He adds: “There’s a lot of motives behind tipping – some people tip out of a sense of duty, as a social obligation, or to get good service in the future – but the biggest motivation is to meet social expectations.”
Meanwhile, Michael Norton, a professor of behavioural economics at Harvard Business School, says that there are particular triggers that make people tip – and some could be particularly relevant in a pandemic.
“In general, seeing the person you’re tipping, and getting credit for being nice… makes people behave generously,” he says.
This may be less common right now, with most delivery services offering contactless drop off, and much tipping being done remotely.
However, there is another powerful factor that affects how people give.
“We like to feel with our giving that we’re having an impact,” Prof Norton says. While donating money to medical research is meaningful, for example, many people find it “doesn’t feel hugely impactful because the problem is so big”.
By contrast, “with small acts of generosity, you see the direct impact – you know what a waiter or waitress makes, and know if you give them a large tip, it does have an impact on their finances.”
“You can see why, at a time when people feel powerless and a bit out of control, they’d like to help in a tangible way.”
Of course, not everyone has become more generous as a result of the pandemic – some Instacart shoppers have fallen victim to “tip-baiting” – where a customer promises a high tip to increase the chance of their order being taken – and then cancels the tip after the delivery is made.
Instacart has stressed that only about 0.5% of orders had tips adjusted downwards after delivery – but shoppers have described how disheartening it feels, especially when they’ve risked their health for a job.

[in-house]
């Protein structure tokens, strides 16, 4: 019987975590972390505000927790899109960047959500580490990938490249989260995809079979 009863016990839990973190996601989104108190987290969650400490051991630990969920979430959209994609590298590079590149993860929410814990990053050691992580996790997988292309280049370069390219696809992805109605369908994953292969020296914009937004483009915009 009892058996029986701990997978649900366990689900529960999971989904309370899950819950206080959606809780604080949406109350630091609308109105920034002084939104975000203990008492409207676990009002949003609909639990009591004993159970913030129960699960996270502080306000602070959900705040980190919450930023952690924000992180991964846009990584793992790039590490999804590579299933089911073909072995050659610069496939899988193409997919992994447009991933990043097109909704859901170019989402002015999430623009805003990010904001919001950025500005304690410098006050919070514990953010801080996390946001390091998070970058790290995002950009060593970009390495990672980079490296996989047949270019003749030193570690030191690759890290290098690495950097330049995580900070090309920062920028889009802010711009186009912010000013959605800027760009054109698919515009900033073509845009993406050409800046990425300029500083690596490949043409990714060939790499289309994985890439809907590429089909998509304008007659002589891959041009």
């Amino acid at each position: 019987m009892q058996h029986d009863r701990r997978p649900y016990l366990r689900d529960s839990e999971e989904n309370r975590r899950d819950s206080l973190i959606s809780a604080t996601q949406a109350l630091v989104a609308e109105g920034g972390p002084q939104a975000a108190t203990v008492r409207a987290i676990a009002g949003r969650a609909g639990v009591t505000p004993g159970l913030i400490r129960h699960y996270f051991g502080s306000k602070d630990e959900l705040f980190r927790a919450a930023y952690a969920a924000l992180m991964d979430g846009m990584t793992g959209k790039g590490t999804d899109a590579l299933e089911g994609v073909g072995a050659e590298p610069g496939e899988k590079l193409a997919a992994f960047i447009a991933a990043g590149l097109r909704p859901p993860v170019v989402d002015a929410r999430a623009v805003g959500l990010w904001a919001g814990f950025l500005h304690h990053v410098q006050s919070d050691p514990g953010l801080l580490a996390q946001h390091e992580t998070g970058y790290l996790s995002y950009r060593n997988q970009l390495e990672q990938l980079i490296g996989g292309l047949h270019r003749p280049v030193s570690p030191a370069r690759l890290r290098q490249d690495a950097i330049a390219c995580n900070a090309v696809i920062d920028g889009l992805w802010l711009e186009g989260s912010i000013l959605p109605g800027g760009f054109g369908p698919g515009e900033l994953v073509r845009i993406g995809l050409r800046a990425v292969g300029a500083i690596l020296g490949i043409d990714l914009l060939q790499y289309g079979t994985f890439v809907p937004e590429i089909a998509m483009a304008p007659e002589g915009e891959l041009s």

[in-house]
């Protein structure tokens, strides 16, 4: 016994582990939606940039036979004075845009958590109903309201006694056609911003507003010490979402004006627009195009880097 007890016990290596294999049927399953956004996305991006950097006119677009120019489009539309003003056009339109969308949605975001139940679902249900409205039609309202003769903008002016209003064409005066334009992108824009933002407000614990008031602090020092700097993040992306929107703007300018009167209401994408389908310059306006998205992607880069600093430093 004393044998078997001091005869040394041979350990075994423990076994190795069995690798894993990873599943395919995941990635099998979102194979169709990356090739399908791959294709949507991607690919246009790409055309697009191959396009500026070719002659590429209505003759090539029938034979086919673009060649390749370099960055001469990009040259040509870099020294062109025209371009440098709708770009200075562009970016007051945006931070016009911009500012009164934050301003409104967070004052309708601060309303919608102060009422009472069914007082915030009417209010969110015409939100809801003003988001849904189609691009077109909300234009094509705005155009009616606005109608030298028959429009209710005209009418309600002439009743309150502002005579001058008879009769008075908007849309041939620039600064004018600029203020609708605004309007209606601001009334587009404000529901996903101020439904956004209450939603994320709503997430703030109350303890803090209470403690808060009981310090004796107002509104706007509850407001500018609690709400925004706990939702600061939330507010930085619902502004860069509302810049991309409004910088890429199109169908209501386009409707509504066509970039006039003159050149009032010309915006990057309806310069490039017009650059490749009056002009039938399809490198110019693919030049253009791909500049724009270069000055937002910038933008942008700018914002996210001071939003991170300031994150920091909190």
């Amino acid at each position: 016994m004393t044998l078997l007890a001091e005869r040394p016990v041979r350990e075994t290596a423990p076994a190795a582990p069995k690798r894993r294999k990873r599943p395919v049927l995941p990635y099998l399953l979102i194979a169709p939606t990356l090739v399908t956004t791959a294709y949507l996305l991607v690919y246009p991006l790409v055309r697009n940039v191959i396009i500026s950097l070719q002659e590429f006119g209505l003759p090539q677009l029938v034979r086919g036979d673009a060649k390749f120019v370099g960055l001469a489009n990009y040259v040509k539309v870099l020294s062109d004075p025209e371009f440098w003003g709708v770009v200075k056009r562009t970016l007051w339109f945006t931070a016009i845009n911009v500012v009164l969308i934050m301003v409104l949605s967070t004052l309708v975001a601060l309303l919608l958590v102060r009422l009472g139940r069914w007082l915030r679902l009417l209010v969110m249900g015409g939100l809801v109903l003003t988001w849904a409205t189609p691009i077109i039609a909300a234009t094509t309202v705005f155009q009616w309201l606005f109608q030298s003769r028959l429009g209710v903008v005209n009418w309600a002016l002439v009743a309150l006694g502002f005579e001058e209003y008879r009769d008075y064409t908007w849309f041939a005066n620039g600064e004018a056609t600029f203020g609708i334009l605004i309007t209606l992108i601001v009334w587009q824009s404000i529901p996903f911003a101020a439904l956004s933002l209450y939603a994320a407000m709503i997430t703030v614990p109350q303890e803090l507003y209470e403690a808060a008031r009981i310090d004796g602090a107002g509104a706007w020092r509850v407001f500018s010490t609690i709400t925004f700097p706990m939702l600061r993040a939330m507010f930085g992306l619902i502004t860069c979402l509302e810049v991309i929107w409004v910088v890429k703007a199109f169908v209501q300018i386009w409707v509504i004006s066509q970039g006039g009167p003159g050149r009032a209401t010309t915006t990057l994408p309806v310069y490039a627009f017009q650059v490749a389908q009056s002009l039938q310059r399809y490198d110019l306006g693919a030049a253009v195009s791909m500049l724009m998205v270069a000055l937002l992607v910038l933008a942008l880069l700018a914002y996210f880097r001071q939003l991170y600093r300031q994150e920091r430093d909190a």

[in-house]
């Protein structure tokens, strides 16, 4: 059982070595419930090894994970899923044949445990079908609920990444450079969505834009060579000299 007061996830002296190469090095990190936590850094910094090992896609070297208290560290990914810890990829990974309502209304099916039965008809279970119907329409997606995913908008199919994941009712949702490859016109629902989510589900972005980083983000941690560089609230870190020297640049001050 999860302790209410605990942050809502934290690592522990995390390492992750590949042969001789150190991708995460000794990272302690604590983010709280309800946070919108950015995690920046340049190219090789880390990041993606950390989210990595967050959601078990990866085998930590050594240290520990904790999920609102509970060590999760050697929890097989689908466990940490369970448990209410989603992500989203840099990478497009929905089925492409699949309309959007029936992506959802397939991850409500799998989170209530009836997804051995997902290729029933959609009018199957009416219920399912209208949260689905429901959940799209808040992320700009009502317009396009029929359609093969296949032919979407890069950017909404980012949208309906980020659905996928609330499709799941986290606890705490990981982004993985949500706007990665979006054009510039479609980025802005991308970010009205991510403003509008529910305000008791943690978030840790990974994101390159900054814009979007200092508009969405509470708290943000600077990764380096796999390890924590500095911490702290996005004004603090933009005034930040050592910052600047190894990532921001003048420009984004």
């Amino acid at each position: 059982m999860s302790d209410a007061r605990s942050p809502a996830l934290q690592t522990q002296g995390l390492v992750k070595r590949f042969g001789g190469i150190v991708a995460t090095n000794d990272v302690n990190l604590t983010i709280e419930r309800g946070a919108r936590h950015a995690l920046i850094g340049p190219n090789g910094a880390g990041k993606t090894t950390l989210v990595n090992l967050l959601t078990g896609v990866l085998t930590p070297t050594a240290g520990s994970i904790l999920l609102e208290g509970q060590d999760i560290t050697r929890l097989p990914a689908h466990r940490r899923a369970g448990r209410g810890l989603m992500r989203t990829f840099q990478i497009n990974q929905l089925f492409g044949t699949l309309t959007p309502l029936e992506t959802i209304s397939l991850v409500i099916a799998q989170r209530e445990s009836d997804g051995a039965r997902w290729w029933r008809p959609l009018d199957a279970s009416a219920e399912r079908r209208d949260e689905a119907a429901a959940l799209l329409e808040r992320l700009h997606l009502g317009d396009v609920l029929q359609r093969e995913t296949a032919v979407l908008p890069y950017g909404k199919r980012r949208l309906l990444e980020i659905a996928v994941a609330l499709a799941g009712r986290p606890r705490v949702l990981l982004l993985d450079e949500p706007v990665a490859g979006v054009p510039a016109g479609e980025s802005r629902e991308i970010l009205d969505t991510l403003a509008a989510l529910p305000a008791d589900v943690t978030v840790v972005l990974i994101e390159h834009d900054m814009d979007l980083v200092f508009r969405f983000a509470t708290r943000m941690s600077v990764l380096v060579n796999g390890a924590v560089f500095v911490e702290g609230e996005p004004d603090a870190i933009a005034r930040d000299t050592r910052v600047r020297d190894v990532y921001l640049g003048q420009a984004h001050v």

It’s also difficult to tell whether people will continue to be generous with tips over time, especially if the economy continues to decline and their own budgets are squeezed. And, there’s the risk their attention will eventually go elsewhere.
Ms Gregory from serviceindustry.tips notes that “we saw much more tipping in the beginning than we do now”.
When the site launched in March, it had as many as 710,000 views in one day, but traffic has now dropped to about 4,000 daily views.
Still, she thinks the pandemic has shone a light on the “very thin margins” that food and beverage businesses operate on, and the difficulties that many service staff face financially.
“I think this will affect how tipping happens in the US in the future – and I hope we end up with a much more equitable scenario going forward, where people can make a living wage and tips don’t comprise your main earnings.”
Meanwhile, Prof Norton argues: “There’s a cynical view of humans that we’re kind of selfish and self-interested – and of course we can be that way, but humans are also capable of extraordinary generosity.”
Even times of crisis and emergency, when you’d expect people to be the most selfish, can sometimes “prompt people to be even more generous”, he says.
It’s a phenomenon known as “generalised reciprocity”, that means people will give to others even when there isn’t an obvious direct benefit to themselves.
“Sometimes we behave in generous ways because we feel that, if we’re living in a community where people help each other, we’ll all be better off.”